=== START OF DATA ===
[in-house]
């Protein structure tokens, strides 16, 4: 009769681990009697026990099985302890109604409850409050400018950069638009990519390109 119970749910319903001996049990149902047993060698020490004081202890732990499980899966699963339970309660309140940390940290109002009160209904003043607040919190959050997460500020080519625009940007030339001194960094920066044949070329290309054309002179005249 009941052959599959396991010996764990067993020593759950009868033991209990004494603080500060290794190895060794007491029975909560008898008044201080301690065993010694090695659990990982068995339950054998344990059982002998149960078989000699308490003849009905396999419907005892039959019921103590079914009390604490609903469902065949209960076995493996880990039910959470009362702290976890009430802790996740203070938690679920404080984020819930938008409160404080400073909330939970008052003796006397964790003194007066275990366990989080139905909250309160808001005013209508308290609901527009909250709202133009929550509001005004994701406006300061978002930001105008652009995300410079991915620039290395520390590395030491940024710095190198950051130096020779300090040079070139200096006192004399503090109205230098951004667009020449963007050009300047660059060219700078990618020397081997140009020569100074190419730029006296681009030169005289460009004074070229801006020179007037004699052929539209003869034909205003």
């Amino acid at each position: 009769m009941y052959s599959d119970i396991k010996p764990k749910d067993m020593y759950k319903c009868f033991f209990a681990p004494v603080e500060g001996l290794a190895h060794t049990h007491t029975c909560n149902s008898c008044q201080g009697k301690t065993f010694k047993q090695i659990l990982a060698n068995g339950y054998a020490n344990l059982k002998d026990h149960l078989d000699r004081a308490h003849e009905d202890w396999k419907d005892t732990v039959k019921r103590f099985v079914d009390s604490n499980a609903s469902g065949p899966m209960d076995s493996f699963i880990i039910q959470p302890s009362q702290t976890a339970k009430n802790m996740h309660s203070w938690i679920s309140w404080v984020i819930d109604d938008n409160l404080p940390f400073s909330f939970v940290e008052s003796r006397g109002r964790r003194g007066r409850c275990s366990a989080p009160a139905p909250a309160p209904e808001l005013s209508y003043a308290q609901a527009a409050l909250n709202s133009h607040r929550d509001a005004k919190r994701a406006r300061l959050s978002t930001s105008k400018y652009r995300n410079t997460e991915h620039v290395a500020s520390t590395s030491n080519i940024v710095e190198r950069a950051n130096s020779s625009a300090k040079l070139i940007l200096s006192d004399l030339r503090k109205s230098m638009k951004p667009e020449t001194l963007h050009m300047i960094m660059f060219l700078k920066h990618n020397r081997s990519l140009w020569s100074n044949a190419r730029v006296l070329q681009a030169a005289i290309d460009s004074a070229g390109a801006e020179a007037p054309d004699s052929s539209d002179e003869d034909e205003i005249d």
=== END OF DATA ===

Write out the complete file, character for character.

[in-house]
């Protein structure tokens, strides 16, 4: 009769681990009697026990099985302890109604409850409050400018950069638009990519390109 119970749910319903001996049990149902047993060698020490004081202890732990499980899966699963339970309660309140940390940290109002009160209904003043607040919190959050997460500020080519625009940007030339001194960094920066044949070329290309054309002179005249 009941052959599959396991010996764990067993020593759950009868033991209990004494603080500060290794190895060794007491029975909560008898008044201080301690065993010694090695659990990982068995339950054998344990059982002998149960078989000699308490003849009905396999419907005892039959019921103590079914009390604490609903469902065949209960076995493996880990039910959470009362702290976890009430802790996740203070938690679920404080984020819930938008409160404080400073909330939970008052003796006397964790003194007066275990366990989080139905909250309160808001005013209508308290609901527009909250709202133009929550509001005004994701406006300061978002930001105008652009995300410079991915620039290395520390590395030491940024710095190198950051130096020779300090040079070139200096006192004399503090109205230098951004667009020449963007050009300047660059060219700078990618020397081997140009020569100074190419730029006296681009030169005289460009004074070229801006020179007037004699052929539209003869034909205003």
């Amino acid at each position: 009769m009941y052959s599959d119970i396991k010996p764990k749910d067993m020593y759950k319903c009868f033991f209990a681990p004494v603080e500060g001996l290794a190895h060794t049990h007491t029975c909560n149902s008898c008044q201080g009697k301690t065993f010694k047993q090695i659990l990982a060698n068995g339950y054998a020490n344990l059982k002998d026990h149960l078989d000699r004081a308490h003849e009905d202890w396999k419907d005892t732990v039959k019921r103590f099985v079914d009390s604490n499980a609903s469902g065949p899966m209960d076995s493996f699963i880990i039910q959470p302890s009362q702290t976890a339970k009430n802790m996740h309660s203070w938690i679920s309140w404080v984020i819930d109604d938008n409160l404080p940390f400073s909330f939970v940290e008052s003796r006397g109002r964790r003194g007066r409850c275990s366990a989080p009160a139905p909250a309160p209904e808001l005013s209508y003043a308290q609901a527009a409050l909250n709202s133009h607040r929550d509001a005004k919190r994701a406006r300061l959050s978002t930001s105008k400018y652009r995300n410079t997460e991915h620039v290395a500020s520390t590395s030491n080519i940024v710095e190198r950069a950051n130096s020779s625009a300090k040079l070139i940007l200096s006192d004399l030339r503090k109205s230098m638009k951004p667009e020449t001194l963007h050009m300047i960094m660059f060219l700078k920066h990618n020397r081997s990519l140009w020569s100074n044949a190419r730029v006296l070329q681009a030169a005289i290309d460009s004074a070229g390109a801006e020179a007037p054309d004699s052929s539209d002179e003869d034909e205003i005249d």